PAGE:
Designed for undergraduate students in the general science, engineering, and mathematics community, Introduction to the Simulation of Dynamics Using Simulink® shows how to use the powerful tool of Simulink to investigate and form intuitions about the behavior of dynamical systems. Requiring no prior programming experience, it clearly explains how to transition from physical models described by mathematical equations directly to executable Simulink simulations.
Teaches students how to model and explore the dynamics of systems
Step by step, the author presents the basics of building a simulation in Simulink. He begins with finite difference equations and simple discrete models, such as annual population models, to introduce the concept of state. The text then covers ordinary differential equations, numerical integration algorithms, and time-step simulation. The final chapter offers overviews of some advanced topics, including the simulation of chaotic dynamics and partial differential equations.
A one-semester undergraduate course on simulation
Written in an informal, accessible style, this guide includes many diagrams and graphics as well as exercises embedded within the text. It also draws on numerous examples from the science, engineering, and technology fields. The book deepens students’ understanding of simulated systems and prepares them for advanced and specialized studies in simulation. Ancillary materials are available at http://nw08.american.edu/~gray
Table of Contents
Introduction and Motivation
Dynamical Models of Physical Systems
Constructing Simulations from Dynamical Models
How Simulators Are Used
The Basics of Simulation in Simulink
Simplest Model to Simulate
Models in Simulink
Simulation of the Simplest Model
Understanding How Time Is Handled in Simulation
A Model with Time as a Variable
How Simulink Propagates Values in Block Diagrams
A Model with Uniform Circular Motion
A Model with Spiraling Circular Motion
Uncertainty in Numbers and Significant Figures
Simulation of First-Order Difference Equation Models
What Is a Difference Equation?
Examples of Systems with Difference Equation Models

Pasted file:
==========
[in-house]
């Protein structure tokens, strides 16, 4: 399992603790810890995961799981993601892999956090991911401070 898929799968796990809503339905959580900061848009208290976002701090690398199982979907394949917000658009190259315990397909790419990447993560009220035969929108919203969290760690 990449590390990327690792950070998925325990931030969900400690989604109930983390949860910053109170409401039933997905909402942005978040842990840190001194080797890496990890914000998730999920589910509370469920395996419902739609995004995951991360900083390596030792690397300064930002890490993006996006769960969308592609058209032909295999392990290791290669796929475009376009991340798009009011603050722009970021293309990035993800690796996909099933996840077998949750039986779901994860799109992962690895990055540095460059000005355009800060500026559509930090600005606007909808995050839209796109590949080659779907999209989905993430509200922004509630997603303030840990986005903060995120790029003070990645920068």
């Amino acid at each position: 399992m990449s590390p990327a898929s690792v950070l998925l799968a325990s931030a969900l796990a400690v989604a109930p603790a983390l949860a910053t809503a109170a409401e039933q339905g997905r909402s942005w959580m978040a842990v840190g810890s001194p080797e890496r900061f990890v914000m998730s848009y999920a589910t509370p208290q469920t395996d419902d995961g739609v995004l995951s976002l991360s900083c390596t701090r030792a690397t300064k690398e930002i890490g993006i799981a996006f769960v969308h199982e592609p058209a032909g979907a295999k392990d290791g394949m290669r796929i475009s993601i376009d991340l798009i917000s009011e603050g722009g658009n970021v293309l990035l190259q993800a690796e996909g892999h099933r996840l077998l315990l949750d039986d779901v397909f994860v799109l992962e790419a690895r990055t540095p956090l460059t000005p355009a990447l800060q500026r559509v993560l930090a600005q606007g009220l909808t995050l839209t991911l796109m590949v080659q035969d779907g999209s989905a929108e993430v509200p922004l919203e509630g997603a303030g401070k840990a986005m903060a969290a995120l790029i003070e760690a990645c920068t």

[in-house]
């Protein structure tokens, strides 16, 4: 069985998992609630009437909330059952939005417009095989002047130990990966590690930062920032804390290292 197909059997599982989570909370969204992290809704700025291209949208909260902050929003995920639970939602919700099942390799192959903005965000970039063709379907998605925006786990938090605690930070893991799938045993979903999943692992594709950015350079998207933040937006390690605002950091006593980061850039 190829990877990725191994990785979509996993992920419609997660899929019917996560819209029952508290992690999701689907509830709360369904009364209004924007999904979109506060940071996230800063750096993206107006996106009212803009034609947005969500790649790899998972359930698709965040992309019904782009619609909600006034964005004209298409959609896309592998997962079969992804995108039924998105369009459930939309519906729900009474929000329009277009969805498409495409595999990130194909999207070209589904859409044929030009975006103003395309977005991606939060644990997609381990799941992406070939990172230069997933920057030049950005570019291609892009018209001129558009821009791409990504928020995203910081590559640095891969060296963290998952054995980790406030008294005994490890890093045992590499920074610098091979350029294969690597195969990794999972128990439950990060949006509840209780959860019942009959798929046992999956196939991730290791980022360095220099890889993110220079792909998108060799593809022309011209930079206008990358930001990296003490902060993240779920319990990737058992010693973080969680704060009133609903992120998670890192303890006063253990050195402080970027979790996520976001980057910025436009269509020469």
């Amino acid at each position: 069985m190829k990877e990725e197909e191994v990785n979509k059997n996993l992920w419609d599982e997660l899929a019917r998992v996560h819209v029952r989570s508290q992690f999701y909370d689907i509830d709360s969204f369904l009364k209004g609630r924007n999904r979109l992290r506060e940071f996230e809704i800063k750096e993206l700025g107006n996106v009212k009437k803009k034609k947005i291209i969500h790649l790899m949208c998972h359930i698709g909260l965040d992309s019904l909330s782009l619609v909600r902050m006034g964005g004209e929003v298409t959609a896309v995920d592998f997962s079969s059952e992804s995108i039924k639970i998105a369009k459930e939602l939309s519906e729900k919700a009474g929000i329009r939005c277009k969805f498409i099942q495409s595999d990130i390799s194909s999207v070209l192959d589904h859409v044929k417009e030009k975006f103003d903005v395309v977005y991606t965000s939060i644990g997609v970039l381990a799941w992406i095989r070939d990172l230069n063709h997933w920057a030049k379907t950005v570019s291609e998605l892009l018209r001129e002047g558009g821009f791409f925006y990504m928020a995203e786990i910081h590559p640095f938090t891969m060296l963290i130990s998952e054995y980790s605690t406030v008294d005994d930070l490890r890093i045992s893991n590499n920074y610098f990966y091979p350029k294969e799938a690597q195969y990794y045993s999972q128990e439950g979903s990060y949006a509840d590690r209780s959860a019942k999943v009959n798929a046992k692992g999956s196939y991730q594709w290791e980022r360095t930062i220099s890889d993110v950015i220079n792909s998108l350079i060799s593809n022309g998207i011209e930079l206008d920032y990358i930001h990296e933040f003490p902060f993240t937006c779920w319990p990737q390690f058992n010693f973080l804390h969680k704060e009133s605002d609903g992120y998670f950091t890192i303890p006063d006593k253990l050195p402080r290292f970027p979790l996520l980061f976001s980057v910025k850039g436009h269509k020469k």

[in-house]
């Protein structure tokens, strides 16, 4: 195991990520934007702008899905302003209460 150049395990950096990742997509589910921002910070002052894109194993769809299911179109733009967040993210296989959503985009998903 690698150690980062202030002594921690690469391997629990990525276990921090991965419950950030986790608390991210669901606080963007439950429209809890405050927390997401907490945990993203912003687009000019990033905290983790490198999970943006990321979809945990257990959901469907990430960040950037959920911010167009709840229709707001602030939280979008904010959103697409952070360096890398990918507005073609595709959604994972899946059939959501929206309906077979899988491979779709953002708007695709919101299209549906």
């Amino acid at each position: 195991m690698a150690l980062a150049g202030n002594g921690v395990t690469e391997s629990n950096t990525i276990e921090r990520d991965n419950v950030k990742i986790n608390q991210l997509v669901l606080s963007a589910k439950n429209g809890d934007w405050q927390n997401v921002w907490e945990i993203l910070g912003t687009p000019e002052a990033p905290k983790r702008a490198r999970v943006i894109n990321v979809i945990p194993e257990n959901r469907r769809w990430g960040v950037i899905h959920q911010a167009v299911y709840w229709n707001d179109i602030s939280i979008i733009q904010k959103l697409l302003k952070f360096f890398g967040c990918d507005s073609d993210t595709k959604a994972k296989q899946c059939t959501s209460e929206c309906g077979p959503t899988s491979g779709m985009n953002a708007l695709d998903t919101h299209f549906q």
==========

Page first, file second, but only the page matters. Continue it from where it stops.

First-Order Difference Equation Simulation
Examining the Internals of a Simulation
Organizing the Internal Structure of a Simulation
Using Vector and Matrix Data
Simulation of First-Order Differential Equation Models
What Is a Differential Equation?
Examples of Systems with Differential Equation Models
Reworking First-Order Differential Equations into Block Form
First-Order Differential Equation Simulation
Saving Simulation Data in MATLAB
Fixed-Step Solvers and Numerical Integration Methods
What Is a Solver?
Understanding the Basics of Numerical Integration Algorithms
Understanding Solver Errors
Improving the Basic Algorithms
Fixed-Step Solvers in the Simulink Software
Simulation of First-Order Equation Systems
What Is a First-Order Difference Equation System?
Examples of First-Order Difference Equation Systems
Simulating a First-Order Difference Equation System
What Is a First-Order Differential Equation System?
Examples of First-Order Differential Equation Systems
Simulating a First-Order Differential Equation System
Combining Connections on a Bus
Simulation of Second-Order Equation Models: Nonperiodic Dynamics
Simulation of Second-Order Difference Equation Models
Simulation of Second-Order Differential Equation Models
Second-Order Differential Equation Models with First-Order Terms
Simulation of Second-Order Equation Models: Periodic Dynamics
Higher-Order Models and Variable-Step Solvers
Direct Simulation by Multiple Integrations
Producing Function Forms for Simulation Results
Variable-Step Solvers in Simulink
Advanced Topics: Transforming Ordinary Differential Equations, Simulation of Chaotic Dynamics, and Simulation of Partial Differential Equations
Transforming Ordinary Differential Equations
Simulation of Chaotic Dynamics
Simulation of Partial Differential Equations
Appendix A: Alphabetical List of Simulink Blocks
Appendix B: The Basics of MATLAB for Simulink Users
Appendix C: Debugging a Simulink Model
A Summary, References, and Additional Reading appear at the end of each chapter.
Michael A. Gray is an associate professor in the Department of Computer Science at American University in Washington, D.C.